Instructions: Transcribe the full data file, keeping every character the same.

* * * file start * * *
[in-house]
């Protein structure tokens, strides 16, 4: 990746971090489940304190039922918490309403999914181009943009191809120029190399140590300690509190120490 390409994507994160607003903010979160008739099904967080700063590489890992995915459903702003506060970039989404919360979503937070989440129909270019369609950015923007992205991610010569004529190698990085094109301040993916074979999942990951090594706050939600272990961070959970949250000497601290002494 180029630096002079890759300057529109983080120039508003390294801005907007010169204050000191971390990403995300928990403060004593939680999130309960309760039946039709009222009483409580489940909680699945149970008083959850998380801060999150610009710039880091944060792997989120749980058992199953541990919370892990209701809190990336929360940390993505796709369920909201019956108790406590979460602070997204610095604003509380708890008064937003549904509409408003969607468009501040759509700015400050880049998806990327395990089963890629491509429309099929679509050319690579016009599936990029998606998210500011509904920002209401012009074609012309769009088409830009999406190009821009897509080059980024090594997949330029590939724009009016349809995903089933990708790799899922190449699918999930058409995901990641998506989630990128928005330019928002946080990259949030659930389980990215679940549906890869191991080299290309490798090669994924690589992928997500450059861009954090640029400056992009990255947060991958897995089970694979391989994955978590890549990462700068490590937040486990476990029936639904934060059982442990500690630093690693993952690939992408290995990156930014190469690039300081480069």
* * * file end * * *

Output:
[in-house]
């Protein structure tokens, strides 16, 4: 990746971090489940304190039922918490309403999914181009943009191809120029190399140590300690509190120490 390409994507994160607003903010979160008739099904967080700063590489890992995915459903702003506060970039989404919360979503937070989440129909270019369609950015923007992205991610010569004529190698990085094109301040993916074979999942990951090594706050939600272990961070959970949250000497601290002494 180029630096002079890759300057529109983080120039508003390294801005907007010169204050000191971390990403995300928990403060004593939680999130309960309760039946039709009222009483409580489940909680699945149970008083959850998380801060999150610009710039880091944060792997989120749980058992199953541990919370892990209701809190990336929360940390993505796709369920909201019956108790406590979460602070997204610095604003509380708890008064937003549904509409408003969607468009501040759509700015400050880049998806990327395990089963890629491509429309099929679509050319690579016009599936990029998606998210500011509904920002209401012009074609012309769009088409830009999406190009821009897509080059980024090594997949330029590939724009009016349809995903089933990708790799899922190449699918999930058409995901990641998506989630990128928005330019928002946080990259949030659930389980990215679940549906890869191991080299290309490798090669994924690589992928997500450059861009954090640029400056992009990255947060991958897995089970694979391989994955978590890549990462700068490590937040486990476990029936639904934060059982442990500690630093690693993952690939992408290995990156930014190469690039300081480069």